IDE harddrive cables

There is a neat way to connect arduino to your breadboard and avoid all those crazy and loose jumper wires: the phi-connect shield.

The phi-connect stackable version can be stacked below shields so you can benefit from both shield functions and a large breadboard and easy to switch projects in and out.

As you can see from the top to bottom is an arduino shield (phi-2 shield), phi-connect shield that passes all arduino connections to the breadboard via an IDE hard drive cable, and the arduino.

Now you know how useful an old IDE hard drive cable can be. But hold on before you star using just any IDE hard drive cable yet, because you need to get the right cable or otherwise puff, short circuits!

Here is why: newer IDE cables (aka 40-connection 80-wire ribbon cables) are made so that many of the connections are all connected together to ground. So if you’re not careful, you will short your circuit or at least ground some signals and make your project malfunction. So what kind of IDE cable should you use? 40-connection 40-wire cable. Make sure you could 40 wires on the ribbon. You can also use old floppy drive cables, which are 34 wires, so less connections.

Here is a comparison of 40-wire (left, often having 28AWG marked on it) and 80-wire (right, often having 30AWG marked on it) IDE cables, make sure use the 40-wire!!!

You can connect to an LCD easily with such a ribbon cable to arduino.

(If you look closely I actually used an 80-wire cable, which made my life much harder. Don’t do it!)

Here is the wiki page on this topic:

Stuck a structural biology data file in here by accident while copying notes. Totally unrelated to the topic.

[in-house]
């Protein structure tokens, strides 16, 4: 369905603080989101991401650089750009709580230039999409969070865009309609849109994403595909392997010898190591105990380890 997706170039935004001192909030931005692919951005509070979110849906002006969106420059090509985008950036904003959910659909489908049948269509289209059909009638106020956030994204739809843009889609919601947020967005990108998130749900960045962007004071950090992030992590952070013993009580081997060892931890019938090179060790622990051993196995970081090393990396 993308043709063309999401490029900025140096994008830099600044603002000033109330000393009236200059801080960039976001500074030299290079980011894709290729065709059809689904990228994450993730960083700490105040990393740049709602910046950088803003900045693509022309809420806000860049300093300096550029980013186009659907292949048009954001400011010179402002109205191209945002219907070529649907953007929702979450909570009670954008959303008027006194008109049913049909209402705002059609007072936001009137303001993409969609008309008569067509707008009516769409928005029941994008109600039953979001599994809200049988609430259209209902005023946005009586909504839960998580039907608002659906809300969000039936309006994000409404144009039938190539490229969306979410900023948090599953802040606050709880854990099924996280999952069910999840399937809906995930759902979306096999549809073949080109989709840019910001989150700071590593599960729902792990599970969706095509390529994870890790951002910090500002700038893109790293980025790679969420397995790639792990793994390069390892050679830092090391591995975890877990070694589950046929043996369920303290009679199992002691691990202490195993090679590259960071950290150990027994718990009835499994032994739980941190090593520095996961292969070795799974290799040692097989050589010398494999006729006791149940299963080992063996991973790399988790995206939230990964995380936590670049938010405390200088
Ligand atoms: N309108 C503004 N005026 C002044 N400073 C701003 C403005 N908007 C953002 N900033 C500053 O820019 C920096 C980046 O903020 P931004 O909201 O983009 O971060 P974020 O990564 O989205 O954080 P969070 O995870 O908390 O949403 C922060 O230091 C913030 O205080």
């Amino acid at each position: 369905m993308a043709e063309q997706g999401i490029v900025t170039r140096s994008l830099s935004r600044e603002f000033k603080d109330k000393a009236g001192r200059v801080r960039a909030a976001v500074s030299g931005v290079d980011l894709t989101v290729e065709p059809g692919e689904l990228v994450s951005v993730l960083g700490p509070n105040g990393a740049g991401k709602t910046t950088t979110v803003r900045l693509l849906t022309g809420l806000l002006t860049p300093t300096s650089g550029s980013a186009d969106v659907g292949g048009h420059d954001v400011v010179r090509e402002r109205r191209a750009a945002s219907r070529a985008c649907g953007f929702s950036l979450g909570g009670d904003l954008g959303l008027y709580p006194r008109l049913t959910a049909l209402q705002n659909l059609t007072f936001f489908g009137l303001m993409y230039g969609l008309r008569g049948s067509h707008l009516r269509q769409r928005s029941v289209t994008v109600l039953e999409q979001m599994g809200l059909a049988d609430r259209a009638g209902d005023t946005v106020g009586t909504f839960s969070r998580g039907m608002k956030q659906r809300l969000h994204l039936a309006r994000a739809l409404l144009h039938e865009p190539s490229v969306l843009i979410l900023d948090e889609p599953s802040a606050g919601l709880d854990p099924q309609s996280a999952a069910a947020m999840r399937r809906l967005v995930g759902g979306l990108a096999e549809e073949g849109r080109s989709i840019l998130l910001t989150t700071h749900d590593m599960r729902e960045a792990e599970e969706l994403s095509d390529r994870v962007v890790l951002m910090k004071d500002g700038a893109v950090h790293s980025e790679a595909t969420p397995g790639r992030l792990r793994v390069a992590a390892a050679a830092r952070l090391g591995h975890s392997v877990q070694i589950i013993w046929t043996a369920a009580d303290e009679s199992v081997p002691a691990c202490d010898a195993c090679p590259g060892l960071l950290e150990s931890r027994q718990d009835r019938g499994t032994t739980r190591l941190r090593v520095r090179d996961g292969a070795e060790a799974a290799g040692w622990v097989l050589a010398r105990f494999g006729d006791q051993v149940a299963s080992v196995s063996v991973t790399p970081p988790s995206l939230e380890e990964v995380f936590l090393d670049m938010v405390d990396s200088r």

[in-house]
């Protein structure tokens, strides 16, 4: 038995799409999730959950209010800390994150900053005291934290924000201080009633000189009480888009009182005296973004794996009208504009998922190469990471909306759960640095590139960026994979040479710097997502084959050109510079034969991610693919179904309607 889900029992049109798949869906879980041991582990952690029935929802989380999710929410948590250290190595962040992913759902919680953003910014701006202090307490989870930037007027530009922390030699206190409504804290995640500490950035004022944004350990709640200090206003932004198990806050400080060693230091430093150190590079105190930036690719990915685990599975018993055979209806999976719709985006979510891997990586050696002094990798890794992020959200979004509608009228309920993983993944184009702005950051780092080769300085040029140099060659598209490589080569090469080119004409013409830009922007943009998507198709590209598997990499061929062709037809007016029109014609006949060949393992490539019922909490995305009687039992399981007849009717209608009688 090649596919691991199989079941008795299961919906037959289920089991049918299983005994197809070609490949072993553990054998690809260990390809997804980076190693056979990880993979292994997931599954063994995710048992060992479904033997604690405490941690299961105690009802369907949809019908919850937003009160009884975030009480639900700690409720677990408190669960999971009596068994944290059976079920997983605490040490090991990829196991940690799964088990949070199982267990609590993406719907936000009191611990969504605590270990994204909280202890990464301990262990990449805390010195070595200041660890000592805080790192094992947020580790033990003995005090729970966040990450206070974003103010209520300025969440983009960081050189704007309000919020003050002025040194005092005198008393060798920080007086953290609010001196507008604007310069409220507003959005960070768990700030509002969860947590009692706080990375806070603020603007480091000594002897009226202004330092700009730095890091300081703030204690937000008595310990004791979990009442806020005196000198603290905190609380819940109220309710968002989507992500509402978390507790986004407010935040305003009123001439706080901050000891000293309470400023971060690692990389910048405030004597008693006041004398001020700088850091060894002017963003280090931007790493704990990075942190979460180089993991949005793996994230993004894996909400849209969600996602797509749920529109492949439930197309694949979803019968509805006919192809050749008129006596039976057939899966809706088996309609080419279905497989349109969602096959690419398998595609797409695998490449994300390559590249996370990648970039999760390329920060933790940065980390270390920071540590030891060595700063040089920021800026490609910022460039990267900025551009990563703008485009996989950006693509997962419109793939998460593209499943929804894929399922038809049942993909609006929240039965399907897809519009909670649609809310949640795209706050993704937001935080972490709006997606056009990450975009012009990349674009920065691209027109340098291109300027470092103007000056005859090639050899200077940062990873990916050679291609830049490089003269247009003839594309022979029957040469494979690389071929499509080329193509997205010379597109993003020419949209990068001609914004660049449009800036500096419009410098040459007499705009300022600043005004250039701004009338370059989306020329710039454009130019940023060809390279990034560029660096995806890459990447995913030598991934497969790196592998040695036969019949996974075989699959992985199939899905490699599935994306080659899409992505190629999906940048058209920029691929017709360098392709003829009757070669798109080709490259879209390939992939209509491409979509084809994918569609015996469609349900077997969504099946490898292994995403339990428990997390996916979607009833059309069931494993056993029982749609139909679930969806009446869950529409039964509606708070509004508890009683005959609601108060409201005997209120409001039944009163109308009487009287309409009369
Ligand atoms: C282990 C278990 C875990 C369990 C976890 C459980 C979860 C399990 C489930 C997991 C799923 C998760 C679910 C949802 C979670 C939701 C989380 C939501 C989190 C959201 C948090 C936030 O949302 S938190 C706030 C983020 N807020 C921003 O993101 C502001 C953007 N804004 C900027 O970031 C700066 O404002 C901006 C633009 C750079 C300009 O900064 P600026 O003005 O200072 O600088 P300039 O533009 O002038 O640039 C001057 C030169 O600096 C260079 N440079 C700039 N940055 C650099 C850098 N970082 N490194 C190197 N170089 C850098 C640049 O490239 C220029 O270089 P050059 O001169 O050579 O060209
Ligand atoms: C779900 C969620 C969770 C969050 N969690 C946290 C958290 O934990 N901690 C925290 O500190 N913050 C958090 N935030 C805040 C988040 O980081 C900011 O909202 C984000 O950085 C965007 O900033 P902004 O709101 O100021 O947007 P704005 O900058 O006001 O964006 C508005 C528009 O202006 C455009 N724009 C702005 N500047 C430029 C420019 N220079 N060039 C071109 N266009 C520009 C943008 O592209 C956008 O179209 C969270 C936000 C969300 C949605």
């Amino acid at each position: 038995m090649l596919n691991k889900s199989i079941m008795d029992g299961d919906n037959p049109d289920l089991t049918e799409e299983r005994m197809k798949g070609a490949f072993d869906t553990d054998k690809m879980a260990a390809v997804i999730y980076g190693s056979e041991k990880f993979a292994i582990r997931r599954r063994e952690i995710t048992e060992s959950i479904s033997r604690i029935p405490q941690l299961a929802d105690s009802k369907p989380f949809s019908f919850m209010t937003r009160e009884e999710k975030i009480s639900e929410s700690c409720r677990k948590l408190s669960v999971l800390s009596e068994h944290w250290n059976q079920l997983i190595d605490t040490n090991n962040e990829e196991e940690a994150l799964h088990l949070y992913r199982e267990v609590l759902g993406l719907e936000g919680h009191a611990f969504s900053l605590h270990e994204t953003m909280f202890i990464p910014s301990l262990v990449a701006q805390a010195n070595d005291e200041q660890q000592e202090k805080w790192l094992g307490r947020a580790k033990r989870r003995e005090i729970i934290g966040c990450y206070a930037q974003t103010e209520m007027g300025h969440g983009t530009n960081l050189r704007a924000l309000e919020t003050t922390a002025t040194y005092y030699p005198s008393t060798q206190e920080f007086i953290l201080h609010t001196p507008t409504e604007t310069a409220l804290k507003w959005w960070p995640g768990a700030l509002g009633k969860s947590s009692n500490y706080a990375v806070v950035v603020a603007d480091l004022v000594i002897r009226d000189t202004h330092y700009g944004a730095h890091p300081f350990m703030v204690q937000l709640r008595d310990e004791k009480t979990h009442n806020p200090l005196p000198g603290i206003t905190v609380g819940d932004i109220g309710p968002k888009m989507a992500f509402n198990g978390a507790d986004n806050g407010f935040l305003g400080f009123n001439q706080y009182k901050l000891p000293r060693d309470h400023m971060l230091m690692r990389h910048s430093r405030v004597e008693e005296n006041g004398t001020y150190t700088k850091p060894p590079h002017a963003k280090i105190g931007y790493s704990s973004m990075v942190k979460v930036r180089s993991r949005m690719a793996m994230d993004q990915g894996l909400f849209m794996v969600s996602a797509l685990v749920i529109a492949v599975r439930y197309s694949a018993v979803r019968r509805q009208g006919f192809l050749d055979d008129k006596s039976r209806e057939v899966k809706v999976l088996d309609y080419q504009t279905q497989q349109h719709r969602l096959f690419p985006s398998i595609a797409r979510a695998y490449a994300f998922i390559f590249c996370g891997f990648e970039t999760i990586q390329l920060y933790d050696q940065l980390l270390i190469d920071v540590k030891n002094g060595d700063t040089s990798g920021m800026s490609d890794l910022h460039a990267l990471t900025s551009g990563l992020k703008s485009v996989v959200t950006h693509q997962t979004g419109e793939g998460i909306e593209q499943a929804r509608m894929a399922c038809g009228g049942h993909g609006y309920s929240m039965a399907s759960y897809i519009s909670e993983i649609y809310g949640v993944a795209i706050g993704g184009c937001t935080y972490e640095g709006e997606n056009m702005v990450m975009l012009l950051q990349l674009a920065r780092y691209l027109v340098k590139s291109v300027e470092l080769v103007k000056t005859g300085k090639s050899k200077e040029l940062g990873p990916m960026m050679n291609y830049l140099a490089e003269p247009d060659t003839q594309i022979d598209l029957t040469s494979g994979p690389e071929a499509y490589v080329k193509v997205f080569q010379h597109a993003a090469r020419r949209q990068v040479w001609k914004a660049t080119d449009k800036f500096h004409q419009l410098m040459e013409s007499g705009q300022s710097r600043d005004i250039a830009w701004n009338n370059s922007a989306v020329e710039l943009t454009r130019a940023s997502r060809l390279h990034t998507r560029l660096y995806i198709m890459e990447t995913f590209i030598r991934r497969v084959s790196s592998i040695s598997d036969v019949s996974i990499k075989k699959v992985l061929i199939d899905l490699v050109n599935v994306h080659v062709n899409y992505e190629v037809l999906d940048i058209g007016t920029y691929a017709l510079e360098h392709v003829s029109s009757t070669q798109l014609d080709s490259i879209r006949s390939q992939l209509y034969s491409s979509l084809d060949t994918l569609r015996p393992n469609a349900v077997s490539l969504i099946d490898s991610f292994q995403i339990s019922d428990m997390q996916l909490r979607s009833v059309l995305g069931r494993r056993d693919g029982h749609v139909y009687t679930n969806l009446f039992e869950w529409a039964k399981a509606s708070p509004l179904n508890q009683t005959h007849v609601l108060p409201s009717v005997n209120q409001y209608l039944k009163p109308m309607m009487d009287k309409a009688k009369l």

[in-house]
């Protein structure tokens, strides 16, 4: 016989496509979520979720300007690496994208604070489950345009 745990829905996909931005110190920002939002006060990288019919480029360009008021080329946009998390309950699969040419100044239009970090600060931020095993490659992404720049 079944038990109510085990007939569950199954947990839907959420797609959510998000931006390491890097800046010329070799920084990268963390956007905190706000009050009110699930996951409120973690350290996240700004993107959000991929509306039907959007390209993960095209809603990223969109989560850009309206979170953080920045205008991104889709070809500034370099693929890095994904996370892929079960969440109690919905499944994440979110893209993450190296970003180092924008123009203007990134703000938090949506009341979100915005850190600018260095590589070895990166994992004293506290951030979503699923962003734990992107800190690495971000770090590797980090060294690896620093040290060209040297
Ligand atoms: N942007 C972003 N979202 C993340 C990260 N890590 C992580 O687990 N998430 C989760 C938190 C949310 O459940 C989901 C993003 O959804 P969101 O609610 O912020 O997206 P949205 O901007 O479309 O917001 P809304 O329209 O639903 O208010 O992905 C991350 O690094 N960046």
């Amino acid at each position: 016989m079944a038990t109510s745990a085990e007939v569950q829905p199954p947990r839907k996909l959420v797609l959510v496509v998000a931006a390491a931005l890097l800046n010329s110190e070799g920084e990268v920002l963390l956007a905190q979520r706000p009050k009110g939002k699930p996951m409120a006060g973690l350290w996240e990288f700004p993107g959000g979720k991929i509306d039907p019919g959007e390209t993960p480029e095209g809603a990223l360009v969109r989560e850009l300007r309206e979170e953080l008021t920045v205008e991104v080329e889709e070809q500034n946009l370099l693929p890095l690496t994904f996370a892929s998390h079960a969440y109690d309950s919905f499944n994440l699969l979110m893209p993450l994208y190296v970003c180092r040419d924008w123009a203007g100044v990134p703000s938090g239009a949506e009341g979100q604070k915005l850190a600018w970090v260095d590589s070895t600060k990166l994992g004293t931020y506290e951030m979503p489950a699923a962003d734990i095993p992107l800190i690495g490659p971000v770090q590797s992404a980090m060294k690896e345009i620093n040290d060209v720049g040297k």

Painful details if you want to know, why I don’t recommend 80-wire IDE cables:

OK, that “identical” look between the two versions (40-wire and 80-wire) could fool you and certainly did me about a year ago but after some serious problems with my very first try on an LCD I pulled out my multimeter and measured. Those pins “2,19,22,24,26,30, and 40” to are indeed all tied together, plus two pins are N/C too! The newer 80 wire ribbon cables are older 40 ribbon cables are 30AWG (thin wires) and 28AWG (thicker wires). A closer look will be enough to tell, although only if someone has one type at hand then they’ll have to read (hint: keyword 30AWG on cable) or count (hint:superfine permanent marker comes handy).

The media are no different, plain cables. But the connectors are very different if you pry them open. The oldie 40-wire version has two rows of sharp cutters ( I don’t have a name for the part that cuts through insulation and makes metal-to-metal contact). Top row is odd pins and bottom row is even pins (or the other way around if you hold protrusions on the connector downward. All those are individually connected to their female pins. If you open a connector on a newer 80-wire version, there are three rows of sharp cutters. Besides the top row (odd pins) and bottom row (even pins), the middle row is all interconnected one piece of metal. It cuts every other wires, plus those positions corresponding to pins 2,19,22,24,26,30, and 40 on the female connector. The “41-80” wires are meant to be every other wire on the ribbon cable and are also grounded for higher speed communication. They don’t make to the connector’s other side, only the first 40 do (minus 1 behind a mechanical key).

When I was designing my phi-connect shield for prototyping breadboard, I studied these two types of cables over and over with online materials and checked every ground pin with my multimeter and I decided to go with 40-wire cables for simplicity. Thicker wires and simple connection scheme against benefit of every other wire being grounded but complex connection scheme I made my choice. I think I did my homework.

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